Built-heritage conservation is now recognised worldwide as an important component of sustainable development, particularly in cities undergoing rapid development. There is increasing demand and scope for conservation research and practice as cities around the world recognise the need for more rigorous professional requirements based on international best practice specified in international charters and conventions.
The Division of Architectural Conservation Programmes (ACP) was first established in 2000 in the Faculty of Architecture as an academic unit offering two integrated, self-funded postgraduate programmes, the MSc(Conservation) and PDip(Conservation). The unit, then known as the "Architectural Conservation Programme" or "ACP", heralded the first conservation-dedicated postgraduate programme among all universities in China, and anticipated the strong demand for qualified conservation professionals in Asia.
In 2012, to address and support the growing conservation field, ACP was expanded to incorporate a UGC-funded undergraduate programme, the BA(Conservation), and a materials-based conservation laboratory for teaching and research, known as the Architectural Conservation Laboratory (ACLab). In 2015, the expanded ACP became the Division of Architectural Conservation Programmes, maintaining its established brand name of "ACP".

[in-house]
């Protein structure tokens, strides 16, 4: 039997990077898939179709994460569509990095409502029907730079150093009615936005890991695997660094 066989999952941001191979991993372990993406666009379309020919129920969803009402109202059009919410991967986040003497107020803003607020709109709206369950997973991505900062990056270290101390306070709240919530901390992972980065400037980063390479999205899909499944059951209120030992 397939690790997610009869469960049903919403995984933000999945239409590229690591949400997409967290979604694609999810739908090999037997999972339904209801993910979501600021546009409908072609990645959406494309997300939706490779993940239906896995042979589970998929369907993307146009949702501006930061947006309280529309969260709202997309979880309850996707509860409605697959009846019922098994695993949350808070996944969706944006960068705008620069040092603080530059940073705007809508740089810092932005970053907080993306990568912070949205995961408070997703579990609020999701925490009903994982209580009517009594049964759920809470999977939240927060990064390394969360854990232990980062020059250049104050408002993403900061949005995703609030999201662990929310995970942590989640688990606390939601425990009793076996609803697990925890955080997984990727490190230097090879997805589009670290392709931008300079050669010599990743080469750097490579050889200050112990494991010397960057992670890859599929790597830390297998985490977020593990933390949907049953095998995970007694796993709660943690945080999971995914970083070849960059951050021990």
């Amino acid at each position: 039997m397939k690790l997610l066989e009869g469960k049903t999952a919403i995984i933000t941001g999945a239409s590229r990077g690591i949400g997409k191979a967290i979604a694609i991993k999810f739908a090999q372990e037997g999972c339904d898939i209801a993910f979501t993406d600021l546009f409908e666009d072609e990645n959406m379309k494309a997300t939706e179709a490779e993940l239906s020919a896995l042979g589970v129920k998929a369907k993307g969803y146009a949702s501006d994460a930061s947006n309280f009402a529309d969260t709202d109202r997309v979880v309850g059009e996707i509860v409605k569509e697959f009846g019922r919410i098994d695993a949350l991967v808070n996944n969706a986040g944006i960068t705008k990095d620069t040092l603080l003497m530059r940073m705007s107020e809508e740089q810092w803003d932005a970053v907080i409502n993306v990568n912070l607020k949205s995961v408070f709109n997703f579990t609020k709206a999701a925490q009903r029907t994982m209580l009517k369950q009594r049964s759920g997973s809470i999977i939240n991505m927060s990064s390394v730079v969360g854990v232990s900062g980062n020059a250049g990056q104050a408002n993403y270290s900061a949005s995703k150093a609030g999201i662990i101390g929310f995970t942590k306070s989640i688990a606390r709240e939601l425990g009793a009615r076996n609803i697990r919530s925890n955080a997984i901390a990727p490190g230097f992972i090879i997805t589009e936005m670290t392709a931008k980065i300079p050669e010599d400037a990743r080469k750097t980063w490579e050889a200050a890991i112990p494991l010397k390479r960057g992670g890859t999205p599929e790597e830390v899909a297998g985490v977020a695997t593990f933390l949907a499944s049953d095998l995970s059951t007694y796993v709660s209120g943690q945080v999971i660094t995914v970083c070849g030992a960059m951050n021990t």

Today, ACP has become internationally recognised for its academic excellence through its active educational, professional practice and research collaborations with inter-governmental organisations (such as, UNESCO), government agencies, and professional institutes. It is also recognised as the driving force behind the education and professionalisation of built-heritage conservation as well as the shaping of conservation policies in Hong Kong.